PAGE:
Kamma Viññāna and Nāmarūpa Paricceda Ñana

December 12, 2017

1. Nāmarūpa can have few different meanings depending on the context, i.e., where it is used. But the most important meaning is associated with the “nāmarūpa pariccēda ñana“.

  • When one has the nāmarūpa pariccēda ñana, one understands how the mind is related to matter, i.e., how viññāna acts as the critical link between mind and matter.
  • Here “pari” means “complete” or “comprehensive”; “uccēda” means to “cut off” or “irradicate”. Thus  nāmarūpa pariccēda ñana, means the knowledge or understanding how nāmarūpa via kamma viññāna at the “viññāna paccayā nāmarūpa” step in  Paticca Samuppāda (PS).
  • The two previous posts in this series provided more related information. This post wraps up that discussion; see, “Viññāna – What It Really Means” and “Kamma Viññana – Link Between Mind and Matter“.

2. It is also important to note that nāmarūpa can be of several varieties:

  • When written as two words — nāma rūpa —  nāma refers to mental attributes and rūpa refers to matter. There, nāma rūpa  refer to mind AND matter.
  • With viññānanāma COMBINES with rūpa and creates nāmarūpaimprints for  future rebirths — which eventually lead to fully-formed living beings. This happens at the “viññāna paccayā nāmarūpa” step in  PS.
  • These are very fine rūpa which are below the suddhāshtaka stage created by viññāna, and are part of dhammā. Thus nāmarūpa are distinct from the more dense rūpa that we experience with the five physical senses; see, “What are rūpa? – Dhammā are rūpa too!“.
  • We also talk about nāmarūpa referring to visuals in our minds; these are also related to the fine rūpa.  For example, an alcoholic will be visualizing scenes of a drinking party that he/she is planning to attend. That comes in Pavutti PS; see, “Akusala-Mula Pavutti (or Pravurthi) Paticca Samuppada“.

3. Here, it is significant to note that in PS, it is theviññāna paccayā nāmarūpastep that separates the previous steps involving the mind to those involving rūpa.  Now we have “nāmarūpa paccayā salāyatana“, leading to internal rūpa.

  • Then those salāyatana making contact (phassa) with with external rūpa: “salāyatana paccayā phassa”.
  • Note that phassa means contact of internal rūpa (salāyatana) with external rūpa, and giving rise to  vēdanā“phassa paccayā vēdanā”. Now we are back to just nāma , i.e., vēdanā. 
  • So, we can clearly see that kamma viññāna plays a key role in bridging nāma with rūpa.

4. Kamma viññāna with kammic energy are created in javana citta. That kammic energy may start small but can grow with repeated generation of abhisankhāra and can grow to be a kamma beeja that can give rise to a new bhava. That kamma beeja then gives rise to a very fine mental body  (gandhabba) which will provide the “seed” for the dense physical body.

  • This happens at “upādāna paccayā bhava” step giving rise to a gandhabba, which is a very tiny rūpa which is really a “packet of energy”.
  • Then at the “bhava paccayā jāti” step, gandhabba enters a womb and starts a new physical body.
  • Just like a tiny seed can grow to a huge tree by taking in water and nutrients from the soil, an unimaginably small gandhabba gives rise to the heavy human body by taking in food. The only difference is that while a gandhabba or a human has a mind, a seed or a tree does not.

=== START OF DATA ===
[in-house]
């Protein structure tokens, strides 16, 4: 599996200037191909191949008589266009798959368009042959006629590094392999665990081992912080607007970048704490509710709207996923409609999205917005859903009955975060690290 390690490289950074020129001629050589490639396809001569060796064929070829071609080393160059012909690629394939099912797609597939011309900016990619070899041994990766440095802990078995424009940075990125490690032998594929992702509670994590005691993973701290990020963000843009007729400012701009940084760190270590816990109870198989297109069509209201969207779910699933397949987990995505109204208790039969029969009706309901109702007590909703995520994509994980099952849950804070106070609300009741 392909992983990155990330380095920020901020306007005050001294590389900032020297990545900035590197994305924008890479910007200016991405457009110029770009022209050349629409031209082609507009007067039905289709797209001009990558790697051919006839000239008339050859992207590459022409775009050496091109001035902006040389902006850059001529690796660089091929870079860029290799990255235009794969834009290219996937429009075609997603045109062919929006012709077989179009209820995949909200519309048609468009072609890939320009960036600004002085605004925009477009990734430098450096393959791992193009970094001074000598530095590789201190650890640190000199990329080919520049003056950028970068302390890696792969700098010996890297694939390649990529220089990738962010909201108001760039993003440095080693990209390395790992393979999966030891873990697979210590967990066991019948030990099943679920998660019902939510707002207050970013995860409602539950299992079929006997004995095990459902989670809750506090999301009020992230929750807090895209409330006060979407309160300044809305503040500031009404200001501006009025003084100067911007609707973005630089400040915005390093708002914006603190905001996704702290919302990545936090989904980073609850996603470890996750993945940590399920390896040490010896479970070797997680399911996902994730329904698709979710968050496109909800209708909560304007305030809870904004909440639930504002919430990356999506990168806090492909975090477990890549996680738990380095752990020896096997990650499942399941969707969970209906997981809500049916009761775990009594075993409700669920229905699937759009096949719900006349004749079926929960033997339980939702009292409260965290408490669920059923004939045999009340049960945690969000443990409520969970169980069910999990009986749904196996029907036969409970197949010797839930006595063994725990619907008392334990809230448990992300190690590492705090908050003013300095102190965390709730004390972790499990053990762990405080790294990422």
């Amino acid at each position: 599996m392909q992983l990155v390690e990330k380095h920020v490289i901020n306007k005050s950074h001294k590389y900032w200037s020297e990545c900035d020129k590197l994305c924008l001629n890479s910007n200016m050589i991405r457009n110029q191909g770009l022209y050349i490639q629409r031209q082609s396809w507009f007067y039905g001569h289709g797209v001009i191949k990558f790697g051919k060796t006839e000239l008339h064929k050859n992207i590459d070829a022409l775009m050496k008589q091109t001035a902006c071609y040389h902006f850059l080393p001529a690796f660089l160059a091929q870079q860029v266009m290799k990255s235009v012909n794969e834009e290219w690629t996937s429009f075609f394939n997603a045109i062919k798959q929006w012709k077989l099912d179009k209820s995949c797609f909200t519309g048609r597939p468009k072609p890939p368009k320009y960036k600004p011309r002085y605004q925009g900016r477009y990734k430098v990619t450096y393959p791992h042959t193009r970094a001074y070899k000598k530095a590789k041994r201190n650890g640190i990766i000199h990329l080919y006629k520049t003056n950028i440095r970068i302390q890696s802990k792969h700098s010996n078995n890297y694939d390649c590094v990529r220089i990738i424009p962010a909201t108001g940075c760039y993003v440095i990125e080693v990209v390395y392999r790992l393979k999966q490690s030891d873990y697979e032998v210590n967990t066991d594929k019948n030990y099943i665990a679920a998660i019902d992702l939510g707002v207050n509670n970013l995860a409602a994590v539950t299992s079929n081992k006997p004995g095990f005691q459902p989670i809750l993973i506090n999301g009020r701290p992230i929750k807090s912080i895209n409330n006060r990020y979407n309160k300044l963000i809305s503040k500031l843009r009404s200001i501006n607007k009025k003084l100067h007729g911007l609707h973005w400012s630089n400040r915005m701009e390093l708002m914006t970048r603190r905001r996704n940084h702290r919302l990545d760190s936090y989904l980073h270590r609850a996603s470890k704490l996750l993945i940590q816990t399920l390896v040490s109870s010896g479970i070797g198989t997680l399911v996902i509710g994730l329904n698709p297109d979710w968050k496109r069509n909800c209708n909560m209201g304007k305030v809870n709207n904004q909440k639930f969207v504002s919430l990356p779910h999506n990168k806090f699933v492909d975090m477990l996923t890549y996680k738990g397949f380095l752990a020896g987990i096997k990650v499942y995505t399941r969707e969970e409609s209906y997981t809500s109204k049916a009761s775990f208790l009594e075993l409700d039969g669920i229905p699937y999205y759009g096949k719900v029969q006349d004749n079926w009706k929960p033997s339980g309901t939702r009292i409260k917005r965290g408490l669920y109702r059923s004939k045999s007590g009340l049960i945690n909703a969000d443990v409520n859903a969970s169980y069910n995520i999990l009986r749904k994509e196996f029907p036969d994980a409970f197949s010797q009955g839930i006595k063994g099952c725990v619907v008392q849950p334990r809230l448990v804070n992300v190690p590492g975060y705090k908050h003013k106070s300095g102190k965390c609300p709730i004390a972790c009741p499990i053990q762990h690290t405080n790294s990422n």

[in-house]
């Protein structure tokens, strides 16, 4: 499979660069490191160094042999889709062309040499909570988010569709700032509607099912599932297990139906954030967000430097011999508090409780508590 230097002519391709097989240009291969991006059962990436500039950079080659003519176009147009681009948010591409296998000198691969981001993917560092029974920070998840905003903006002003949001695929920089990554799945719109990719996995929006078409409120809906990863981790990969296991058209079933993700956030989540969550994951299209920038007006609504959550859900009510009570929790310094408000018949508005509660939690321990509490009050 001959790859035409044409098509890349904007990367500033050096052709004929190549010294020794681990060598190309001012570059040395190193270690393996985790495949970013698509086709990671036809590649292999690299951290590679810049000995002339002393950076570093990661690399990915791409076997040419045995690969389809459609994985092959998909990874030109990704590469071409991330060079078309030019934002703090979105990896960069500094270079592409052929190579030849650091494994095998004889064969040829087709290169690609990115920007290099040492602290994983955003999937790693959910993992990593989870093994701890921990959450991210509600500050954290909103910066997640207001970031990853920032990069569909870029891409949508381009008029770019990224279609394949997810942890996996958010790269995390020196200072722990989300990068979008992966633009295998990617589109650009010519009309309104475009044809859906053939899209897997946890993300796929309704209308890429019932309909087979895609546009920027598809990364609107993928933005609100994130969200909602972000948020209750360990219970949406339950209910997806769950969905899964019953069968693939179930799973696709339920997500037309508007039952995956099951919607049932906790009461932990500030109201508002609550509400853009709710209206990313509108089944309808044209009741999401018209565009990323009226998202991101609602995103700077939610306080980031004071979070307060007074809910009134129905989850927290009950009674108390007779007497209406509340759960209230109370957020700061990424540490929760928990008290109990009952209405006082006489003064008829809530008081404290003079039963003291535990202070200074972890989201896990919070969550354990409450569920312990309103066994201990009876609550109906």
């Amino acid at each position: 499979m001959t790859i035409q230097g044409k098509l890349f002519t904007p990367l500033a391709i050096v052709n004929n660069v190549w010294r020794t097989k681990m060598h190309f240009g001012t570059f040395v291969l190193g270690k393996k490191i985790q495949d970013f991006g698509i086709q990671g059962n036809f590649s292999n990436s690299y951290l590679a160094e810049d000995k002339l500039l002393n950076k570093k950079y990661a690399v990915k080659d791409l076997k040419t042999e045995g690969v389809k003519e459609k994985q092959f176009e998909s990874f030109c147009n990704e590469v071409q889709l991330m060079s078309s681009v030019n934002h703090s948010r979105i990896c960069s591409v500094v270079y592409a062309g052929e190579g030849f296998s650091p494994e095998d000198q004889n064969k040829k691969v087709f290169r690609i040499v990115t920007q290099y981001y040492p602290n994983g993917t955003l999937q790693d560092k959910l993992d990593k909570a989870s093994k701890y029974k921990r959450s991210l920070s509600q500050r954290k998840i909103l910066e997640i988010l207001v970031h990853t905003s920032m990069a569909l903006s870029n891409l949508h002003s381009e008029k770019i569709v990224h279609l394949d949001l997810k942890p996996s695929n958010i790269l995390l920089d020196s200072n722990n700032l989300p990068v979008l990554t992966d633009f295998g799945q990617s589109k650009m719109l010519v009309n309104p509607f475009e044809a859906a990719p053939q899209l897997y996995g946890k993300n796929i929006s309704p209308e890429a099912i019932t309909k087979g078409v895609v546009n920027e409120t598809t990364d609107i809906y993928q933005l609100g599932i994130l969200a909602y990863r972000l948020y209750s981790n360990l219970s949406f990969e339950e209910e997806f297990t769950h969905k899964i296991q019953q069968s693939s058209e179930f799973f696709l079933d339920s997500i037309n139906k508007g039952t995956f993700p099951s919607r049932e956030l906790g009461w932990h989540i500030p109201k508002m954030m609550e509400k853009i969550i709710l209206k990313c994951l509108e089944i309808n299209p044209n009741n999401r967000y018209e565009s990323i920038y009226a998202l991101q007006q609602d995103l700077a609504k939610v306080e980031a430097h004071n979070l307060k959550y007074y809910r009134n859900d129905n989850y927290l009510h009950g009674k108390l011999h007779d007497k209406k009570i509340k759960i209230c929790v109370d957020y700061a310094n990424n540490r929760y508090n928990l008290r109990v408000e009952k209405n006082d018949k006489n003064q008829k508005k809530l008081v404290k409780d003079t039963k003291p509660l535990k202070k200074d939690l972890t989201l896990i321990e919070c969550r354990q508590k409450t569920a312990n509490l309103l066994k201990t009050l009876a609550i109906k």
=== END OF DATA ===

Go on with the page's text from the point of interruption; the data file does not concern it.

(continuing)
5. Our solid physical body starts with a gandhabba — smaller than the first cell made by the reunion of mother and father (zygote) — descending to a womb and taking hold of that zygote in the womb. We recall that the Buddha also called this event as “a viññāna descending to the womb”; see, “Gandhabba State – Evidence from Tipitaka“, and below. From the posts in this series, now we know why the “gandhabba descending” can also be called “viññāna descending”.

  • The complex process of of this single zygote growing into a adult human is discussed in, “What does Buddha Dhamma (Buddhism) say about Birth Control?“.
  • Therefore, the “seed” to bring up this physical body of several hundred pounds (tens of kg), was the kammic energy created in the patisandhi viññāna which gave rise to a gandhabba  consisting of just a few suddhāshtaka.

6. This basic mechanism of how a suddhāshtaka — the smallest unit of matter (billion times smaller than an atom in modern science) — is created with the mind was discussed in the post, “The Origin of Matter – Suddhashtaka” in the Abhidhamma section. But in this subsection on nāmarūpa, we are discussing it with a more simple, fundamental analysis that everyone can understand (if the fundamentals are grasped).

  • Furthermore, those with abhinnā powers can intensify the kammic power in javana citta in jhānas (specifically in jhāna samāpatti), and create matter directly too. This enhancement can be compared to the difference between a regular lamp that puts out a bit of light, and a laser which puts of intense light that can cut through metal; see, “Javana of a Citta – The Root of Mental Power“.
  • When we dive deeper into Buddha Dhamma we will be able to see that some phenomena that seem “supernatural” (like creating a flower using mind energy) are indeed possible. But that ability to create matter requires purifying the mind to very high levels.

7. The Buddha described how the patisandhi viññāna (which is the same as the gandhabba) “descends” to the womb of the mother and starting the process in the “Maha Nidana Sutta (Digha Nikaya 15)” where he has the following exchange with Ven. Ananda: